US Political parties wrote the book on using Big Data in mid-term and general elections. Going back all the way to Barry Goldwater‘s innovative (but ultimately unsuccessful) campaign for president in 1964 where Direct Mail was used to communicate to a GOP generated list of 27 million conservative American voters all the way up to Barack Obama’s re-election campaign in 2012 where his campaign hired 342 Data Specialists (against Mitt Romney’s 87), Data has consistently gained in popularity and usage with those who want to connect to the nation’s voters.
Until now, it seems.
Data focused blog FiveThirtyEight has written on Donald Trump’s apparent disinterest of Big Data in his campaign. Instead it is claimed that it his intent to use the force of his personality and ability to capture media air time organically as an alternative to giving the nerd’s their own floor at Trump Tower.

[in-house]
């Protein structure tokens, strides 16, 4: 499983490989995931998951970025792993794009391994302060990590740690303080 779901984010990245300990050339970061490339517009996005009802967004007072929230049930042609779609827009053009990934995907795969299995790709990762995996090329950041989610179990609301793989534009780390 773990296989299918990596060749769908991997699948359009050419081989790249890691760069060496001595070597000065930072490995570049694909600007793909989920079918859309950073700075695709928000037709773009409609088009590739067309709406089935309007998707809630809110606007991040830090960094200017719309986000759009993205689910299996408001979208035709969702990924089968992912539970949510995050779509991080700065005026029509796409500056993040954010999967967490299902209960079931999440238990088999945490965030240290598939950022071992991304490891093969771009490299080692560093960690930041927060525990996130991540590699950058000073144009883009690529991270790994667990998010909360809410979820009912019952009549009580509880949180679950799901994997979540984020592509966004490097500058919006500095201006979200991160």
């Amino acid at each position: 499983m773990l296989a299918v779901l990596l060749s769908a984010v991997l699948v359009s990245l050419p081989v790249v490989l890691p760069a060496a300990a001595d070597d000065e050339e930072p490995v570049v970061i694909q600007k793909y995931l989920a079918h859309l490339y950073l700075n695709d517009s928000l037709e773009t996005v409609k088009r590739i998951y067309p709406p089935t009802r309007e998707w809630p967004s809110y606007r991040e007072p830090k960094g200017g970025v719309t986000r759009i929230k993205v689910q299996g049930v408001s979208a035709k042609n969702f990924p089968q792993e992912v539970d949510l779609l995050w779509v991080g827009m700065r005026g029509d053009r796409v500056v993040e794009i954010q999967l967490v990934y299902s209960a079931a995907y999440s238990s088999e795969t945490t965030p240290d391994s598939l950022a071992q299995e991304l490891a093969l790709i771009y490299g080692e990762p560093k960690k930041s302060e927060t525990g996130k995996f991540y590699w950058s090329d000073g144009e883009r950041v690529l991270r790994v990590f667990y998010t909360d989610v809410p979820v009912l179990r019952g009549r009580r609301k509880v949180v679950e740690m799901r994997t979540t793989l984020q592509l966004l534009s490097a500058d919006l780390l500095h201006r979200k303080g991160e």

Opening the article referencing the idea that “Data does not win elections, candidates do“, their overall point is that while Donald J. Trump may indeed not need Big Data to either win or make a big impact in the general election this time round, ultimately it will be his party that will suffer in the long term by loosing out on the opportunity of collecting and analyzing fresh data on the US voting public in November to enable them to better compete with the major data driven machine that is the Democratic National Committee. After all, it is said that Hillary Clinton has assembled a Data team three times bigger than what Barack Obama had in 2012, so it will be interesting to see how a staff of almost a thousand data people for Hillary will face off against the seemingly TWO person Data team of The Donald.
Spreadsheets at dawn, and all that.
(Read the article here)